Biden campaign forming 'special litigation' team ahead of possible voting battle

Biden campaign forming 'special litigation' team ahead of possible voting battle
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Democratic presidential nominee Joe BidenJoe BidenSunday shows preview: Coronavirus dominates as country struggles with delta variant Did President Biden institute a vaccine mandate for only half the nation's teachers? Democrats lean into vaccine mandates ahead of midterms MORE’s campaign is reportedly forming a “special litigation” team made of hundreds of lawyers ahead of a potential legal battle against President TrumpDonald TrumpKinzinger says Trump 'winning' because so many Republicans 'have remained silent' Our remote warfare counterterrorism strategy is more risk than reward Far-right rally draws small crowd, large police presence at Capitol MORE and his campaign. 

Donald B. Verrilli Jr. and Walter Dellinger, two former solicitors general, will lead the special litigation unit, which is part of the campaign’s overall new legal operation, The New York Times reported Monday. 

Biden campaign officials framed the operation as the largest election protection program in presidential campaign history, saying it is needed as concerns over voting and Trump’s unfounded claims of fraud continue to spread ahead of the election. 


The special litigation team will include lawyers from Democratic law firm Perkins Coie who will look into the state-by-state battles over casting ballots and voting rules. Marc Elias, the chair of Perkins Coie’s Political Law Group, will lead this portion of the unit, according to the Times. 

Former Attorney General Eric HolderEric Himpton HolderChristie, Pompeo named co-chairs of GOP redistricting group Democrats look to state courts as redistricting battle heats up On The Trail: Census kicks off a wild redistricting cycle MORE will also reportedly work to communicate with independent groups participating in the legal battle over the election.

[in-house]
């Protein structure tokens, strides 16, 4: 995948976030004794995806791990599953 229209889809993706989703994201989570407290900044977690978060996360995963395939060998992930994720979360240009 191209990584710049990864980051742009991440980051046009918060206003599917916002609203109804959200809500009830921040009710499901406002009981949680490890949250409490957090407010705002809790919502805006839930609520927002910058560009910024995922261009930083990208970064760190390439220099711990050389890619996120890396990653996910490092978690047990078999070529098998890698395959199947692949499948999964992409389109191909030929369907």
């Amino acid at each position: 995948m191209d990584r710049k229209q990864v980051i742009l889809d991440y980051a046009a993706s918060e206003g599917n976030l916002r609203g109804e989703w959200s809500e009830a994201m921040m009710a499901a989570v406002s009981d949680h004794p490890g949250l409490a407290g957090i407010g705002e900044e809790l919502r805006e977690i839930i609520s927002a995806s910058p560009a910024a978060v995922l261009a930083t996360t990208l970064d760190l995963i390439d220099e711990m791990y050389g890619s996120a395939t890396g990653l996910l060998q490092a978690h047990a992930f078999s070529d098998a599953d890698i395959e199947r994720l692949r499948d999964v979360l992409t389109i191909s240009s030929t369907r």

The larger legal push is being led by Dana Remus, who has served as Biden’s general counsel for the campaign, and Bob Bauer, a former White House counsel during Obama’s presidency, the Times noted. 

The president has fueled conspiracies about fraud, including that mail-in voting opens up the election to fraud, over the past few months. Biden officials told the newspaper that they are attempting to disprove Trump’s claims without allowing them to spread. 

“A lot of what Trump and his allies would have us do is amplify their disaster scenarios,” Bauer said. “We’re not going to get caught up in alarmist rhetoric they are using to scare voters.”


Mandi Merritt, a spokesperson for the Republican National Committee, told the Times that Democrats want to “turn our election into an out-of-control all-mail-based election” without needed protections and through loosening requirements. 

“Republicans have always supported absentee voting with safeguards in place and want to make sure every valid vote is counted and our elections are free, fair and transparent,” Merritt said. “What we oppose is a rushed and forcibly implemented nationwide vote-by-mail experiment that would eliminate those safeguards, invite fraud and weaken the integrity of our elections.”

The 2020 election is expected to have a record number of ballots cast through the mail amid the coronavirus pandemic as many people fear gathering in public and potentially contracting the virus.  

Legal battles over election rules have already been launched in several states, including in Florida, where a court ruled those convicted of felonies have to pay fines and fees before voting, and in Wisconsin, where the state Supreme Court stopped absentee ballots from printing after a third-party candidate filed a challenge.